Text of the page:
There are several types of contractual agreements utilized for research at the University. Information and templates are provided below.
Sponsored research contract
A standard contract includes the following components:
- Research agreement
- Material transfer agreement
- Outline of intellectual property rights
Material transfer agreement (MTA)
What is a material transfer agreement (MTA)?
An MTA is a legally binding agreement which sets forth the rights and obligations between a provider and a recipient with regard to the exchange of tangible research material.
When is an MTA required?
An MTA is required prior to the exchange of any tangible research material, either incoming to or outgoing from the University of Nevada, Reno.
What is "material"?
Tangible research material, by example, includes but is not limited to the following:
- Transgenic mice
- Cell lines
- Gene constructs
- Chemical compounds
- Human tissue
Why are MTAs used?
- To guard against potential liabilities arising from the transfer
- To protect intellectual property rights on material outbound to others
- To secure proper acknowledgments for use of the material
- To protect publication rights
- To address rights to the matter produced from the material
- To provide notice as to the material in/outgoing at UNR
- To comply with any restrictions on a sponsored project
How to acquire an MTA
Confidentiality: Non-disclosure agreement (NDA)
Non-disclosure agreements (NDAs) set the stage to begin discussions regarding licensing, partnerships and commercialization of research by protecting confidential information that will be exchanged in order to evaluate the technical and commercial potential of the disclosed information.
Data use agreements
A Data Use Agreement (DUA) is a legally binding agreement between the University of Nevada, Reno (University) and an external entity (e.g., another academic institution, private company, federal or state agency) which governs the terms by which data derived from research is shared with that external entity, especially where personal identifiable data is subject to legal privacy laws and regulations. The agreement delineates the confidentiality requirements of the legal authority governing the privacy of the data, security safeguards, and the University's data use policies and procedures. The DUA serves as both a means of informing data users of these requirements and a means of obtaining their agreement to abide by these requirements. Additionally, the DUA serves as a control mechanism for tracking the location of the University's data and the reason for the release of the data.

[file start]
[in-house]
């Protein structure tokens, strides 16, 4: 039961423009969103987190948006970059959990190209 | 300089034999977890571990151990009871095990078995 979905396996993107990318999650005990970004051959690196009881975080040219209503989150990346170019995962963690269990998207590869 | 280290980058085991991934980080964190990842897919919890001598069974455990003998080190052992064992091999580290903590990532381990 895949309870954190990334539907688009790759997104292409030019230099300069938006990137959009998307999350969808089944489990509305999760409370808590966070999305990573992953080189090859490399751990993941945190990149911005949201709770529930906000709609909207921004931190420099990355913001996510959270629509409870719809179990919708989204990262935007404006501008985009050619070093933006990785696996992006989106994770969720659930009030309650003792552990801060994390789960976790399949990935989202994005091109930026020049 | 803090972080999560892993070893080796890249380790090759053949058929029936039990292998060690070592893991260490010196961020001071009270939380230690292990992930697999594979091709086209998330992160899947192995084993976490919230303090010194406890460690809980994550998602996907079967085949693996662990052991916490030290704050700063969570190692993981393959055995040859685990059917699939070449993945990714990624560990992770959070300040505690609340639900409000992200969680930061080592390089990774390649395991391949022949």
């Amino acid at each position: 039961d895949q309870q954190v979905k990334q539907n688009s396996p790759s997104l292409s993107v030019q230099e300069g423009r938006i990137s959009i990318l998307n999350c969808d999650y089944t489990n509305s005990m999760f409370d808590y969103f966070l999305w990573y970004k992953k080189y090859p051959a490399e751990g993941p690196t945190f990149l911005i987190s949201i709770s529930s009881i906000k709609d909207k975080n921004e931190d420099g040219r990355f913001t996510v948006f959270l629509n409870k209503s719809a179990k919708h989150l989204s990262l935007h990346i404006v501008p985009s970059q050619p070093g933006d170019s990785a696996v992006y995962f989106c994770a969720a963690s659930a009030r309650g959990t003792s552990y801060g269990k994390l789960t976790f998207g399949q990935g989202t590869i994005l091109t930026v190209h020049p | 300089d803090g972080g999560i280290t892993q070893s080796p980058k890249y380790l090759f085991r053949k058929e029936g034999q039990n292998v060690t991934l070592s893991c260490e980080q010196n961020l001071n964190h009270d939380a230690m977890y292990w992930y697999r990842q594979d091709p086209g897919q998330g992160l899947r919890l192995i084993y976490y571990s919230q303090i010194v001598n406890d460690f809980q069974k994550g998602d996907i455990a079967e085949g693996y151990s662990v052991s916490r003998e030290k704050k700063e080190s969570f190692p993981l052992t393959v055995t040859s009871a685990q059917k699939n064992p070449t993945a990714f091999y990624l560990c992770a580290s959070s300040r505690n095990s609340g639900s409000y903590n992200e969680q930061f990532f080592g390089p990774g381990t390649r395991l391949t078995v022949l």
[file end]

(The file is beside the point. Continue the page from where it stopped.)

Note: The term "data" is used in the widest sense and includes numeric data files and qualitative materials such as interview transcripts, diaries,and field notes. Research data may include audio and video formats, geospatial information, biometrics, web sites and data archives (including those available online).
For simplification, the entity requesting the data is referred to as the Data Recipient, and the entity providing the data is referred to as the Data Provider. DUAs specify the conditions for use and disclosure of records by Data Providers and Data Recipients.
DUAs for human research activities
A Data Use (or Materials Transfer) Agreement is required when University or Affiliate investigators are planning research that involves sharing data/specimens with an external entity (whether as Provider or Recipient) when the data/specimens will contain Protected Personally Identifiable Information (Protected PII) or Protected Health Information. Regulations regarding the privacy of health information ( HIPAA Privacy Rule) allow limited data sets for use and disclosure of Protected Health Information for research, public health or health care operations. Principal investigators who wish to share data/specimens containing Protected PII or Protected HI must adhere to the following:
- The PI must work with the Office of Sponsored Projects to prepare and execute the required research agreement (Agreement).
- The PI must include the fully executed Agreement when submitting her/his project for IRB review or exempt determination.
- The PI must confirm, via the Agreement, that the data/specimen Provider (whether University or external PI) complied with federal requirements for informed consent and HIPAA for the use of the data/specimens as described in the Agreement.
- The PI must confirm, via the Agreement, that the data/specimens will not be shared until IRB approval or exempt determination is finalized.
- The PI must ensure that the individuals receiving the data/specimens are trained on the terms of the Agreement regarding use of the data/specimens, limitations for disclosure, safeguards for confidentiality, reporting requirements and requirements for subcontractor agreements.
The Data Recipient is responsible ensuring requirements for IRB approval are met for the proposed uses of the data set. The Data Provider may request documentation of IRB approval before finalizing the agreement.
Requirements for informed consent
The Data Provider is responsible for ensuring requirements for informed consent for the proposed uses of the data set are met or waived as follows:
- For active studies, if the proposed uses of the data were addressed in the consent process for research participation, further action is not necessary.
- For active studies, if the proposed uses of the data were not addressed in the consent process for research participation, an amendment to describe the consent process or request a waiver of the consent process for the new uses may be required.
- For studies that have closed, contact Research Integrity to discuss options.